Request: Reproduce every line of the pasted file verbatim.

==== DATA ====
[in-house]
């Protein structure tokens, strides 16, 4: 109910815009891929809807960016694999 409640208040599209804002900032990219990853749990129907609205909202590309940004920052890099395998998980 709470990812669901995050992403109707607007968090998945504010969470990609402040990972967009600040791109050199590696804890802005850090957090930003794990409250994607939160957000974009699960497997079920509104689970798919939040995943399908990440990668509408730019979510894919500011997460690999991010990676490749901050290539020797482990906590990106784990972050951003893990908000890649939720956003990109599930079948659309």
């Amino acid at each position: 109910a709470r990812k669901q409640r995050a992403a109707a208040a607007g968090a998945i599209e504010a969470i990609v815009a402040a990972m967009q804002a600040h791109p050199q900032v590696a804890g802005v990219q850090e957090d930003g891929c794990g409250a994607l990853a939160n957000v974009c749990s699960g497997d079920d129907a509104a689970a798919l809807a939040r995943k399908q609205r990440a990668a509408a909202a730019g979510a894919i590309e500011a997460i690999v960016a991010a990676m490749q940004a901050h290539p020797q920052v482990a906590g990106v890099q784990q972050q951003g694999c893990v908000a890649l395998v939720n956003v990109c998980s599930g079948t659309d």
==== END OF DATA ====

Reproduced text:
[in-house]
């Protein structure tokens, strides 16, 4: 109910815009891929809807960016694999 409640208040599209804002900032990219990853749990129907609205909202590309940004920052890099395998998980 709470990812669901995050992403109707607007968090998945504010969470990609402040990972967009600040791109050199590696804890802005850090957090930003794990409250994607939160957000974009699960497997079920509104689970798919939040995943399908990440990668509408730019979510894919500011997460690999991010990676490749901050290539020797482990906590990106784990972050951003893990908000890649939720956003990109599930079948659309």
């Amino acid at each position: 109910a709470r990812k669901q409640r995050a992403a109707a208040a607007g968090a998945i599209e504010a969470i990609v815009a402040a990972m967009q804002a600040h791109p050199q900032v590696a804890g802005v990219q850090e957090d930003g891929c794990g409250a994607l990853a939160n957000v974009c749990s699960g497997d079920d129907a509104a689970a798919l809807a939040r995943k399908q609205r990440a990668a509408a909202a730019g979510a894919i590309e500011a997460i690999v960016a991010a990676m490749q940004a901050h290539p020797q920052v482990a906590g990106v890099q784990q972050q951003g694999c893990v908000a890649l395998v939720n956003v990109c998980s599930g079948t659309d």